Enjoy creature comforts with a hefty helping of wild beauty in the isolated town of Stehekin. Book a lakeside room or cabin at the Lodge at Stehekin. Accommodations are basic, but the surroundings make this one of the most jaw-dropping hotels in the country. The tiny old-school frontier community (population: 75) is only accessible by float plane, hiking, horseback or boat (book the Lady of the Lake ferry). There’s no cell service and only one public satellite phone available in the valley. You won’t find groceries here (so come prepared!), but the lodge does have a restaurant and general store. There’s also a great pastry shop, ranch, and lots of camping.
How I like to spend the weekend:
Hiking, backpacking, and mountaineering! I’ve got nearly 400 miles of trails ranging from easy to quite strenuous.
The 1.8-mile trek to Lake Dorothy boasts views of the lake and granite cliffs—there’s a few trails that shoot off from here, offering a little more solitude. Families will love the short hikes from Rainy Pass, including the one-mile long Rainy Lake trail, the two-mile Lake Ann route, plus a handful of other longer loops featuring views into the Glacier Peak Wilderness and Stephen Mather Wilderness areas.
If you like to explore on two wheels, bring your bike (or rent one!) and hit up the Stehekin Valley Road. Again, this town is only accessible by foot, float plane or boat, but the Lady of the Lake ferry does accommodate bicycles.
Nightlife: Head to nearby quiet town of Newhalem for a Skagit Hydroelectric Project history lesson. For nearly 100 years, the big draw has been the light show at Ladder Creek Falls. Built in the 1920s, the falls were illuminated with all the colors of the rainbow, coupled with music. In recent years, the original lighting system was replaced with LED bulbs. Today’s visitors are less apt to marvel at the “wonders of electricity” their 1920s counterparts did, however, it’s still a lovely way to spend an evening. On most summer nights, a park ranger gives a talk on the history of Seattle City Light in the North Cascades, followed by a stroll through the Ladder Creek Falls light show. Details here.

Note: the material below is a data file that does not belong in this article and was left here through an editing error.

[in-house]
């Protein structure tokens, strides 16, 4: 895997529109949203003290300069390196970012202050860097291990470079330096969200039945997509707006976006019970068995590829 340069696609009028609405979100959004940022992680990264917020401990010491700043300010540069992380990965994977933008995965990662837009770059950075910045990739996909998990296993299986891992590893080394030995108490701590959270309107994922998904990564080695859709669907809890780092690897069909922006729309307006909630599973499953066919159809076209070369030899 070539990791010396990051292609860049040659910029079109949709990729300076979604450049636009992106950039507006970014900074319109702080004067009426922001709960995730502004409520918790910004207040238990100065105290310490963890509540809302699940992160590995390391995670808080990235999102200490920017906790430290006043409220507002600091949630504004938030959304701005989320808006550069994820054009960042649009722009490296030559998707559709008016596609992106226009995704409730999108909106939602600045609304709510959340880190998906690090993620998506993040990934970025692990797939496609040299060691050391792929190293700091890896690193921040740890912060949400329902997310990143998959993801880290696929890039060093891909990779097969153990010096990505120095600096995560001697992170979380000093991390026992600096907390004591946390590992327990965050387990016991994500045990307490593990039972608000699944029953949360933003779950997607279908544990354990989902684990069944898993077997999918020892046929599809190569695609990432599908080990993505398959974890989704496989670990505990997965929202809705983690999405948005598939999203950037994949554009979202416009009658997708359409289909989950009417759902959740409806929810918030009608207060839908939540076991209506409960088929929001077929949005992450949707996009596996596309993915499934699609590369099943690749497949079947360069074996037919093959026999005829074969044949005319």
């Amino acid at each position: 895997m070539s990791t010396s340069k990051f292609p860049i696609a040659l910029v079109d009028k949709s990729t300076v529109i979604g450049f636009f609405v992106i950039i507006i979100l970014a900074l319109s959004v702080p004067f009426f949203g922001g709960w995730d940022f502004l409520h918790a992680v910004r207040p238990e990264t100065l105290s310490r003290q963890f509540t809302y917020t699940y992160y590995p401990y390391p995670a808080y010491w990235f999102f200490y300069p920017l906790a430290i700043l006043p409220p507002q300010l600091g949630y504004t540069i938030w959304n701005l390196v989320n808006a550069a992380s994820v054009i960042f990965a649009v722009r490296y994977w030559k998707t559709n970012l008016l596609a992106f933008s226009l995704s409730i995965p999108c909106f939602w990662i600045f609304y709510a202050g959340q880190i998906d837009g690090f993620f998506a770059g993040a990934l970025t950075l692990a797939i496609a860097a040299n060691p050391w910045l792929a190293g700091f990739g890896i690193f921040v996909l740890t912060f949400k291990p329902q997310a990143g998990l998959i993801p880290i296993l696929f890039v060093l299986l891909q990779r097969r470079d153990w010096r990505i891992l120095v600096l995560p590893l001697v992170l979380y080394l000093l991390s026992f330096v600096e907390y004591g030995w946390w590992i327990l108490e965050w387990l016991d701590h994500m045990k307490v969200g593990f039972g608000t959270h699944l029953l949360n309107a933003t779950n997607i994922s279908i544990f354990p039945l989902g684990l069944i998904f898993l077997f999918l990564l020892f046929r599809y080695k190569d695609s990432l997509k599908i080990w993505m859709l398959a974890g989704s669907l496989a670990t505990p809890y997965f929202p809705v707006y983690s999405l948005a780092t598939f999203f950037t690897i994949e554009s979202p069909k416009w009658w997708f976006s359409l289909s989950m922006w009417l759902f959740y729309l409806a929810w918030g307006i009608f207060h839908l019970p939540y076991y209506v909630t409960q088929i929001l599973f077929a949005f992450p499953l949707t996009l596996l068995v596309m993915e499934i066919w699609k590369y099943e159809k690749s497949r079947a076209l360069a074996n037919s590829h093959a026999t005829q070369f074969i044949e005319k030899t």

With my rugged peaks, deep glacial waters and woodlands, I’m home to one of the earth’s most diverse ecosystems. There’s approximately 75 mammal species; 21 species of reptiles and amphibians; 200 species of birds; at least 28 species of fish; and over 500 types of land insects. How does that compare to your local zoo?!
A few species of note include gray wolves, wolverine, black-tailed deer, pikas, bald eagle, osprey, mountain goats, moose and even an occasional grizzly bear.
Summer! Though the season is short (there’s often snow and ice on my peaks until July!), it’s really where I shine.
It’s gotta be The Dharma Bums or Desolation Angels by Jack Kerouac. He spent the summer of 1956 here as a fire tower watcher at the top of Desolation Peak, which inspired the book. I know, I know, I’m such a name-dropper.
Since you’re in the area: Why not go for a National Park twofer and visit Olympic as well? It’s a much different vibe, given that 3.4 million people visit her annually compared to my measly 28,000. But I think differences should be celebrated.
Have you been to North Cascades National Park? What were the highlights?
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Photos courtesy of the National Park Service.